Response from Theresa Cannizzarro, Respiratory Therapist:
Theresa-small

There are several warning signs that can occur before an asthma attack happens. A very common one is that you will notice your peak flow numbers start to drop, often times days before you start experiencing symptoms. Noticing under your chin is itchy is another unusual, yet common warning sign of an impending asthma attack. Itchy throat, excessive tiredness, and moodiness can also occur a couple days to a couple hours before your asthma starts acting up. It’s important to start paying close attention to your body for any of these (or other) symptoms you may experience. I recommend to my patients (and I keep one myself) to keep an asthma diary/journal and write down every day how you are feeling as well as peak flows, and symptoms. You’ll start to notice a pattern and be able to better predict if/when your asthma will start acting up.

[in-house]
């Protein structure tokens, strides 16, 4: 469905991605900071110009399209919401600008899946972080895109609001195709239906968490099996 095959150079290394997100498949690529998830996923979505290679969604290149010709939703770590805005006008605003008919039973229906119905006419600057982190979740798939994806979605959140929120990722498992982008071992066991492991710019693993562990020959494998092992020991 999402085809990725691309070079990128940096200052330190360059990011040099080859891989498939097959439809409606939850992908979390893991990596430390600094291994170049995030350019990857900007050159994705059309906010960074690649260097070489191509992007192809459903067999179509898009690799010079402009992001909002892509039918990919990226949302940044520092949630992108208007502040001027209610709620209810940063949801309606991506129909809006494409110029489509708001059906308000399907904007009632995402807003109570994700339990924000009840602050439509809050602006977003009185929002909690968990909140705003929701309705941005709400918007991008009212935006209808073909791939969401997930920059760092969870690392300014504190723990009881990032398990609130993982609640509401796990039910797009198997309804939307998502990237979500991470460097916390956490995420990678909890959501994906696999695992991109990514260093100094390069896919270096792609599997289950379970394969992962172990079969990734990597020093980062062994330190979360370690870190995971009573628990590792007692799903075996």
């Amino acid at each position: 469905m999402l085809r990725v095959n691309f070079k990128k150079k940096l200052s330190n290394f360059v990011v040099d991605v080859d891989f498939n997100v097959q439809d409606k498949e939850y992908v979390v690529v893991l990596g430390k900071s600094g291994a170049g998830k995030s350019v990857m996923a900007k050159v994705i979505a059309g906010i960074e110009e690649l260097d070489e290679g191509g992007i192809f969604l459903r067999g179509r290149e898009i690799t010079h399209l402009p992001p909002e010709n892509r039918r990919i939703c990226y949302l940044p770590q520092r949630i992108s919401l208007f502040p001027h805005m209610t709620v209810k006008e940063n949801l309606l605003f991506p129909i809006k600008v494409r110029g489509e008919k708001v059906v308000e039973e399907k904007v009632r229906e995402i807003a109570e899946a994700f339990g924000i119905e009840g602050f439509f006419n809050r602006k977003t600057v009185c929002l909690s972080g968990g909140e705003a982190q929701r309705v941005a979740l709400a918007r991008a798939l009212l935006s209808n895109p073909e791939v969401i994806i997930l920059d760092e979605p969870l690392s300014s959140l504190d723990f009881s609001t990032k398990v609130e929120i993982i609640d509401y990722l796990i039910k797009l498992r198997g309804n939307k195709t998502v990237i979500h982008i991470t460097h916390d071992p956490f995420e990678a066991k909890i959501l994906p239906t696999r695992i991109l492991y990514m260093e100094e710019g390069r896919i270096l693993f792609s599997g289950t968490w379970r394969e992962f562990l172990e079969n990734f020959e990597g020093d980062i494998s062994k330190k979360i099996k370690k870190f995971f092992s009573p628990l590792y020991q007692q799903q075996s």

Response from Lorene Alba, AE-C:
LoreneAlba

Yes! It’s important to pay attention to your body for these often-subtle warning signs. My chin itches before I have an asthma episode, usually a day or two before. Other warning signs can be restless sleep, feeling tired or moody, stuffy nose or clearing your throat. A drop in your peak flow meter reading is also a warning sign; peak flow meters often show your asthma worsening before you begin to feel symptoms.

 
 
 
 

Response from Lyn Harper, MPA, BSRT, RRT:
lyn harper
Yes, there are. They may come on suddenly or over a period of days. Here are a few things to watch for:

  • A reduction in your peak flow reading. This gives you very early notification that you’re headed for a flare-up.
  • Sudden shortness of breath
  • Tightening of your chest or a feeling that something is sitting on your chest
  • A feeling of impending doom
  • You’re not sleeping well
  • Sudden mood swings – you’re grouchy and irritable but don’t know why.
  • You wake up coughing at night
  • You become pale or flushed.
  • Headache
  • Sore or itchy throat
  • An itchy nose
  • Runny or stuffy nose
  • Itchy or watery eyes